1 Jesus began to speak to them in parables: “A man once planted a vineyard, put a fence around it, dug a wine-press, built a tower, and then let it out to tenants and went abroad.
2 At the proper time he sent a servant to the tenants, to receive from them a share of the produce of the grape harvest;
3 but they seized him, and beat him, and sent him away empty-handed.
4 A second time the owner sent a servant to them; this man, too, the tenants struck on the head, and insulted.
5 He sent another, but him they killed; and so with many others — some they beat and some they killed.
6 He had still one son, who was very dear to him; and him he sent to them last of all. ‘They will respect my son,’ he said.
7 But those tenants said to one another ‘Here is the heir! Come, let us kill him, and his inheritance will be ours.’
8 So they seized him, and killed him, and threw his body outside the vineyard.
9 What will the owner of the vineyard do? He will come and put the tenants to death, and he will let the vineyard to others.
10 ‘Have you never read this passage of scripture? — ‘The stone which the builders despised has now itself become the corner-stone;
11 this corner-stone has come from the Lord, and is marvelous in our eyes.’”
12 After this his enemies were eager to arrest him, but they were afraid of the crowd; for they saw that it was at them that he had aimed the parable. So they left him alone, and went away.
13 Afterward they sent to Jesus some of the Pharisees and Herodians, to set a trap for him in the course of conversation.
14 These men came to him and said: “Teacher, we know that you are an honest man, and are not afraid of anyone, for you pay no regard to a person's position, but teach the way of God honestly; are we right in paying taxes to the Emperor, or not?
15 Should we pay, or should we not pay?” Knowing their hypocrisy, Jesus said to them: “Why are you testing me? Bring me a coin to look at.”
16 And, when they had brought it, he asked: “Whose head and title are these?”
“The Emperor's,” they said;
17 and Jesus replied: “Pay to the Emperor what belongs to the Emperor, and to God what belongs to God.” And they wondered at him.
18 Next came some Sadducees — the men who maintain that there is no resurrection. Their question was this —
19 “Teacher, in our scriptures Moses decreed that, should a man's brother die, leaving a widow but no child, the man should take the widow as his wife, and raise up a family for his brother.
20 There were once seven brothers; of whom the eldest took a wife, but died and left no family;
21 and the second took her, and died without family; and so did the third.
22 All the seven died and left no family. The woman herself died last of all.
23 At the resurrection whose wife will she be, all seven brothers having had her as their wife?”
24 “Is not the reason of your mistake,” answered Jesus, “your ignorance of the scriptures and of the power of God?
25 When people rise from the dead, there is no marrying or being married; but they are as angels in heaven.
26 “As to the dead, and the fact that they rise, have you never read in the book of Moses, in the passage about the Bush, how God spoke to him saying — ‘I am the God of Abraham, and the God of Isaac, and the God of Jacob’?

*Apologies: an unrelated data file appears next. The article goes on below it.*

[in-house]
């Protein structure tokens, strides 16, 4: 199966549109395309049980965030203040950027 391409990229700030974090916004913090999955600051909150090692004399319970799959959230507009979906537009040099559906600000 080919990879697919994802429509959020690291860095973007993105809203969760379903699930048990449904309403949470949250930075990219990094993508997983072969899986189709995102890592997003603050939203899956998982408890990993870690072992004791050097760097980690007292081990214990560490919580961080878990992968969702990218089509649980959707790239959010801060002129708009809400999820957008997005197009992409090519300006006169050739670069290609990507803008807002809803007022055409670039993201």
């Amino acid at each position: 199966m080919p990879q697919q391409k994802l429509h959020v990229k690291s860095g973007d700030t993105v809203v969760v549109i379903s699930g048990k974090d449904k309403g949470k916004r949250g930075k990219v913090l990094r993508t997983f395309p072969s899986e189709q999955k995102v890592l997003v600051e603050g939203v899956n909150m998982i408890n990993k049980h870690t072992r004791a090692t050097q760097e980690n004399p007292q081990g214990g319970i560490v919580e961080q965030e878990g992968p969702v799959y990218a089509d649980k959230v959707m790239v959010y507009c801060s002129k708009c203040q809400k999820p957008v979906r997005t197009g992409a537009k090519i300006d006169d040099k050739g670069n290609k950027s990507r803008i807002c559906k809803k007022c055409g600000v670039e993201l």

27 He is not God of dead people, but of living. You are greatly mistaken.”
28 Then came up one of the teachers of the Law who had heard their discussions. Knowing that Jesus had answered them wisely, he asked him this question: “Which commandment is the most important of all?”
29 “The most important,” answered Jesus, “is — ‘Hear, Israel; the Lord our God is the one Lord;
30 and you must love the Lord your God with all your heart, and with all your soul, and with all your mind, and with all your strength.’
31 The second is this — ‘You must love your neighbor as you love yourself.’ There is no commandment greater than these.”
32 “Wisely answered, teacher!” exclaimed the teacher of the Law. “It is true, as you say, that ‘there is one God,’ and that ‘there is no other besides him’;
33 and to ‘love him with all one's heart, and with all one's understanding, and with all one's strength,’ and to ‘love one's neighbor as one loves oneself’ is far beyond all ‘burnt offerings and sacrifices.’”
34 Seeing that he had answered with discernment, Jesus said to him: “You are not far from the kingdom of God.”
After that no one ventured to question him further.
35 While Jesus was teaching in the Temple Courts, he asked: “How is it that the teachers of the Law say that the Christ is to be David's son?
36 David said himself, speaking under the inspiration of the Holy Spirit — ‘The Lord said to my lord: “Sit at my right hand, until I put your enemies beneath your feet.’”
37 David himself calls him ‘lord,’ how comes it, then, that he is to be his son?”
The mass of the people listened to Jesus with delight.
38 In the course of his teaching, Jesus said: “See that you are on your guard against the teachers of the Law, who delight to walk about in long robes, and to be greeted in the streets with respect,
39 and to have the best seats in the synagogues, and places of honor at dinner.
40 They are the men who rob widows of their homes, and make a pretense of saying long prayers. Their sentence will be all the heavier.”
41 Then Jesus sat down opposite the chests for the Temple offerings, and watched how the people put money into them. Many rich people were putting in large sums;
42 but one poor widow came and put in two small coins, worth very little.
43 Then, calling his disciples to him, Jesus said: “I tell you that this poor widow has put in more than all the others who were putting money into the chests;
44 for everyone else put in something from what he had to spare, while she, in her need, put in all she had — everything that she had to live on.”